“It was apparent early on that Alice was enthusiastic about pursuing a career in science beyond the undergraduate level,” said Steven Herbert, associate professor of physics. “During the second semester of her freshman year, she and another student initiated a personal research experiment involving making double exposure holograms, a technically challenging project for freshmen.”
Spaeth is actively involved in research with several faculty members and submitted an abstract to the American Association of Physics Teachers (AAPT) for their joint research titled, “Rotating Bacteria using Optical Tweezers with an Elliptically Shaped Focus.”
“As a result of the research work she’s done [with the faculty], she will present a paper at the national meeting of the AAPT in January,” said Terrence Toepker, department of physics chair. “In my 38 years at Xavier, I do not know of any other physics major who presented a paper so early in her/his student career.”
“I definitely plan to go to graduate school,” said Spaeth. “From a young age, I have been interested in working for NASA, but with the rise of the privatized space industry, I would also love to work for a new exciting company in this budding field.”
This is the third time Xavier has received this prestigious funding. The grant provides full scholarships for four female undergraduate students in chemistry, computer science or physics for their junior and senior years. Two additional students will be selected as Clare Boothe Luce Scholars in fall 2005. Only 35 institutions in the U.S. were funded to participate in the program this year.
To enhance the impact of the scholarships, Xavier will fund additional activities that promote women's participation in the sciences. Computer science professor Liz Johnson will lead these efforts beginning in spring 2005. Planned activities include conducting surveys of students and workshops for faculty, hiring undergraduate teaching assistants, providing course support and further building a community among female students in the sciences.
Chemistry, computer science and physics have been selected as targeted fields for the scholarships because nationally they continue to be fields with limited female representation.
According to the National Center for Education Statistics’ Digest of Education Statistics for 2002, only 25 percent of bachelor’s degrees awarded in computer science and 15 percent of doctorates in the United States in 2000-2001 were earned by women. Only 22 percent of bachelor’s degrees and 14 percent of doctorate degrees in physics were awarded to women. While chemistry has approached parity at the undergraduate level, with 48 percent of bachelor’s degrees awarded to women in 2000-2001, discrepancy still exists at the doctoral level, with only 34 percent of doctorate degrees earned by women.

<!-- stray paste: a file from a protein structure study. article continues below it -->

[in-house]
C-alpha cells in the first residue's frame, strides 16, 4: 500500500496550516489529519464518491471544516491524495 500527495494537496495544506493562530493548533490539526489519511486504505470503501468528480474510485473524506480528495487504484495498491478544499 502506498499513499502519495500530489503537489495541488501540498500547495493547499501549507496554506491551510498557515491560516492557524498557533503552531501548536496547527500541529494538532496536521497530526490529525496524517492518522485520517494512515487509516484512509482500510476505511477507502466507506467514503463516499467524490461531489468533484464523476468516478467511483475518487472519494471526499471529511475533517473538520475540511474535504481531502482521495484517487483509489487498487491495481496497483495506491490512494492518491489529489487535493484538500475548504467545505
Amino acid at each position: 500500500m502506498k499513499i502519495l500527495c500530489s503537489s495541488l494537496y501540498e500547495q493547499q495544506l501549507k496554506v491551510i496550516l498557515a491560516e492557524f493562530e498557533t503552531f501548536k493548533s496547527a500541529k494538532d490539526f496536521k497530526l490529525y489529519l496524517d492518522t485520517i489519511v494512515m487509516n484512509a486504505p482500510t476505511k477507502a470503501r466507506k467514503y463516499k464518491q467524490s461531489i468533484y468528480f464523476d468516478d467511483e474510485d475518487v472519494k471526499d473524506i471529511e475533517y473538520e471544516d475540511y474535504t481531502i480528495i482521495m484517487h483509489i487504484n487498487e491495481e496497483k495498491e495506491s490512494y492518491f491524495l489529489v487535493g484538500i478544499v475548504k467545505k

The Clare Boothe Luce Program stands alone as the single most significant source of private support for women in science, engineering and mathematics. Clare Boothe Luce, the widow of Henry R. Luce, was a playwright, journalist, U.S. ambassador to Italy and the first woman elected to Congress from Connecticut. She appreciated, however, that many women face obstacles in their chosen professions. In her bequest establishing this program, she sought “to encourage women to enter, study, graduate and teach” in the sciences (including mathematics) and engineering.
“It is our hope that these comprehensive efforts, along with the scholarship support, will lead to increased representation of women in science careers and research where they are underrepresented,” says University President Michael J. Graham, S.J. “We thank the Clare Boothe Luce Program for supporting our efforts and its generous funding of these scholarships.”
Previous recipients of these scholarships have gone on to graduate study in the sciences. Eva Marie David, a 2004 graduate, entered the Ph.D. program in physics at the University of Michigan. Seniors Michelle Lyman (chemistry) and Therese Dorau (computer science) will continue as Luce scholars in 2004-2005.